Chapters 1-5 of Unbroken give the necessary background of Louis Zamperini before he entered the military. In chapter 1 there are details of his childhood and family. He was the second of four children in his Italian immigrant family, and by far the most unruly. As a child, he constantly dared to do things which most kids would avoid, either for fear of punishment, fear of getting hurt or killed, or from a simple lack of creativity to come up with the kind of ideas Louis thought about all day. He was a practical jokester and thief, among other things, and because he was small for his age, instead of fighting, he most often ran from his adversaries.
In chapter 2, his older brother Pete (Louis' exact opposite in kindness, behavior, respect for authority, and desire to succeed) decides to take Louis under his wing and hone his rebellion and propensity for running into something positive. He forces Louis to join the track team at school, then undertakes the task of personally training him into success.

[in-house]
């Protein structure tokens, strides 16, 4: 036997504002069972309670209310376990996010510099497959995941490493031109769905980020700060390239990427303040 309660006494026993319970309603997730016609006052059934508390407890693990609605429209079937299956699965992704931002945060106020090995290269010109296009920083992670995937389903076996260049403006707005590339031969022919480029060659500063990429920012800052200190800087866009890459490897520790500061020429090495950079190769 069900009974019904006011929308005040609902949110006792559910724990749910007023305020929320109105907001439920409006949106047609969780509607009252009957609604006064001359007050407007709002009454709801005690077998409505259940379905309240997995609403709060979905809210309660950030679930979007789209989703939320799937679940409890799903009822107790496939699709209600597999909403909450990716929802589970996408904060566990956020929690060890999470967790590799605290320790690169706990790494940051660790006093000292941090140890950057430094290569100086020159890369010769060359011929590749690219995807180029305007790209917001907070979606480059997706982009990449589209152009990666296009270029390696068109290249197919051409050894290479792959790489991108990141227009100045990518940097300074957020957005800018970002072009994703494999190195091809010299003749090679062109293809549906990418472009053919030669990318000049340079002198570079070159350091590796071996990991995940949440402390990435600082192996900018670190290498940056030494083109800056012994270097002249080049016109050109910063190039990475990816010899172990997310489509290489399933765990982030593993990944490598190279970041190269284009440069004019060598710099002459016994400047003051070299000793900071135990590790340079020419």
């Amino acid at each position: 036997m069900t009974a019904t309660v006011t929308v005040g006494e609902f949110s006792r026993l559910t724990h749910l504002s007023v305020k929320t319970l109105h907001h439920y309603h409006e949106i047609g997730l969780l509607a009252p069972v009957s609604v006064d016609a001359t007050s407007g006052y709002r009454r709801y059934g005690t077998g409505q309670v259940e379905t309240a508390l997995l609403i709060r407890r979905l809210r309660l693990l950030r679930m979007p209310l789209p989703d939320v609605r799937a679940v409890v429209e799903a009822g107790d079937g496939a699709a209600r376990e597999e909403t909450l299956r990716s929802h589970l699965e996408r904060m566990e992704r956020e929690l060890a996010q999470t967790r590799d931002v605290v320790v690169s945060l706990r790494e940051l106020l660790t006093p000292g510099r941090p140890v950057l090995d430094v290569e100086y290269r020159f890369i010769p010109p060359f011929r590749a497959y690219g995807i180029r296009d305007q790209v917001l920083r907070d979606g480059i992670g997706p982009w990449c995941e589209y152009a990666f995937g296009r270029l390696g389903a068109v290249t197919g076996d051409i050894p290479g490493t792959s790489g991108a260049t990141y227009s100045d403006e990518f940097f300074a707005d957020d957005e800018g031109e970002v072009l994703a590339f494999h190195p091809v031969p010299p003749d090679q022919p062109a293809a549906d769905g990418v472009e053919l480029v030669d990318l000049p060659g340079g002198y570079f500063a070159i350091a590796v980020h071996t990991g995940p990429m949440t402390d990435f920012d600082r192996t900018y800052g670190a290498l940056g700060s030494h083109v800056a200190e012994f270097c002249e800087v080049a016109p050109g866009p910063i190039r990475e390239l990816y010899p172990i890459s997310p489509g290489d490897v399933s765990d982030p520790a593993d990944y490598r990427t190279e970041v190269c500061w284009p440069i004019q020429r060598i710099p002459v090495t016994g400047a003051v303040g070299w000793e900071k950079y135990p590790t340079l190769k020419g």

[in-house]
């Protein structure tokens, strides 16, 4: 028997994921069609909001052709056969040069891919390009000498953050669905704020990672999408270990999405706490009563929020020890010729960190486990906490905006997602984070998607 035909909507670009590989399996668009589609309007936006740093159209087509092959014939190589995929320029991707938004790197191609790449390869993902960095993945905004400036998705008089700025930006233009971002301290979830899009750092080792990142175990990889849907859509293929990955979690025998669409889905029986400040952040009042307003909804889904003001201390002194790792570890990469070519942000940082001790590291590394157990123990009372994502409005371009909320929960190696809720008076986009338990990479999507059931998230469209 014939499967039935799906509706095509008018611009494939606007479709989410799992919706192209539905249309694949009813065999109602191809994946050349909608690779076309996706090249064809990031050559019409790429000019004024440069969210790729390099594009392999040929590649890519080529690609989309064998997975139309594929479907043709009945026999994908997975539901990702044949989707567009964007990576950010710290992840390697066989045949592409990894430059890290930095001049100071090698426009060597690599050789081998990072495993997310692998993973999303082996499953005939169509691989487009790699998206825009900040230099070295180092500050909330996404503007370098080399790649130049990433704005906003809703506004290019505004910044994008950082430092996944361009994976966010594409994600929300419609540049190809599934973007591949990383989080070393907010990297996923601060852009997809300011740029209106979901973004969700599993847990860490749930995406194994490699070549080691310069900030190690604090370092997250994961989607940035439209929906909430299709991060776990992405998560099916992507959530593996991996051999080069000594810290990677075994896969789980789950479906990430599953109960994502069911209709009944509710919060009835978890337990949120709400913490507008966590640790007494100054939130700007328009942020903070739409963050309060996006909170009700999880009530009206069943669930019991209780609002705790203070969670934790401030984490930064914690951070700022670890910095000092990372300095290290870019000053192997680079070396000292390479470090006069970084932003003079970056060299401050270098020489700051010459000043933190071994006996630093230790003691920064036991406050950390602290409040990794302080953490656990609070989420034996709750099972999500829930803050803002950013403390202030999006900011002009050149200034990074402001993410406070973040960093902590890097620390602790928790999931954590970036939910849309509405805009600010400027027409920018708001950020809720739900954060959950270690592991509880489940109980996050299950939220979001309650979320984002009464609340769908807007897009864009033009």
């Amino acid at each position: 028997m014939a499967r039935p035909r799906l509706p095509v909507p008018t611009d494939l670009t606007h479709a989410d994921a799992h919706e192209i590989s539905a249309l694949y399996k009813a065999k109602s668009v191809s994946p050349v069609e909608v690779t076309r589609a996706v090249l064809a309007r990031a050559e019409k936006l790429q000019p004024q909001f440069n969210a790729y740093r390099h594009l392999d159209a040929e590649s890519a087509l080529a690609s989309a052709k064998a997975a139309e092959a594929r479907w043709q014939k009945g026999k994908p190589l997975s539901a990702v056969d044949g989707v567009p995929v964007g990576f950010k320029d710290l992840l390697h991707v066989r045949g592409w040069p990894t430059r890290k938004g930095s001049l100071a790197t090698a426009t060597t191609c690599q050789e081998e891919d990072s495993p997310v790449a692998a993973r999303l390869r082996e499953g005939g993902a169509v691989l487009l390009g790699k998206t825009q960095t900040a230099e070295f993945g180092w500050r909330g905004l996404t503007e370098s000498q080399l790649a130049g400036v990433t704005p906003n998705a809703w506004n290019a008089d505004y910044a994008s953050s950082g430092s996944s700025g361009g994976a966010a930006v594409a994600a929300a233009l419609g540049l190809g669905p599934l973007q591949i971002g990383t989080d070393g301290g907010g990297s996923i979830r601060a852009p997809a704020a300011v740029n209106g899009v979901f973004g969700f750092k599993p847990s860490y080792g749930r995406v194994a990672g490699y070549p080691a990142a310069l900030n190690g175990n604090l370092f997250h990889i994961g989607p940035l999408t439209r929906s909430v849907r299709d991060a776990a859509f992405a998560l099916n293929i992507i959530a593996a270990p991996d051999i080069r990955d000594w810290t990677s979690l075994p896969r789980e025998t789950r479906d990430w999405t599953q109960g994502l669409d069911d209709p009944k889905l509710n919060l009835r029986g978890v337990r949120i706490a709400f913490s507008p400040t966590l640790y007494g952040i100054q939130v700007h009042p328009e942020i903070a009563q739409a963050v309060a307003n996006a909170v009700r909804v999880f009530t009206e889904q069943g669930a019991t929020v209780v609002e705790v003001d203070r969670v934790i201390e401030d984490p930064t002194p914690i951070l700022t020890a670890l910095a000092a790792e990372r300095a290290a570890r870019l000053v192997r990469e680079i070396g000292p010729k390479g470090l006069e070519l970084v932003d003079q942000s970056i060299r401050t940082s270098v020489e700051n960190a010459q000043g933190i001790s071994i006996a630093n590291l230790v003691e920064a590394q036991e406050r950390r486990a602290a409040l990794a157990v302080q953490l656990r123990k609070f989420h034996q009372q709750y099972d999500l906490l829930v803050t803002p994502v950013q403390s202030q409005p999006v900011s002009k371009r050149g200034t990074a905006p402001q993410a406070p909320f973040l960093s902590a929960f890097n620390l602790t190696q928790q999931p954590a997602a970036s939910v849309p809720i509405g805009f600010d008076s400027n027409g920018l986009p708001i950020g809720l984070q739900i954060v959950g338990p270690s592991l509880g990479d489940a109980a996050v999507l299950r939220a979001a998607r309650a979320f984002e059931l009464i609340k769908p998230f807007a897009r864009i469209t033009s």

As Louis begins to feel the attention and positive praise he was always seeking with bad behavior, chapter 3 outlines his very rapid ascent into running success. He makes up his mind that he will become a world class runner. After breaking several high school and collegiate records, Louis qualifies for the Olympic trials, and then makes the team.
Chapter 4 follows Louis to the 1936 Olympics in Germany, and Louis' first taste of the Nazi's (which wasn't altogether terrible). Though he does not medal in these Olympics, he does far better than anyone expected him to, given his age, inexperience, and short training. He leaves with his heart set on the 1940 games in Tokyo.
In Chapter 5, the conclusion to Part I of the book, Louis returns to finish college at USC. He continues to run and to train, but when he hears the news of the war, the United States' participation in it, and finally, the cancellation of the 1940 Olympics, he decides to join the Air Force. This is where Part II of the book picks up.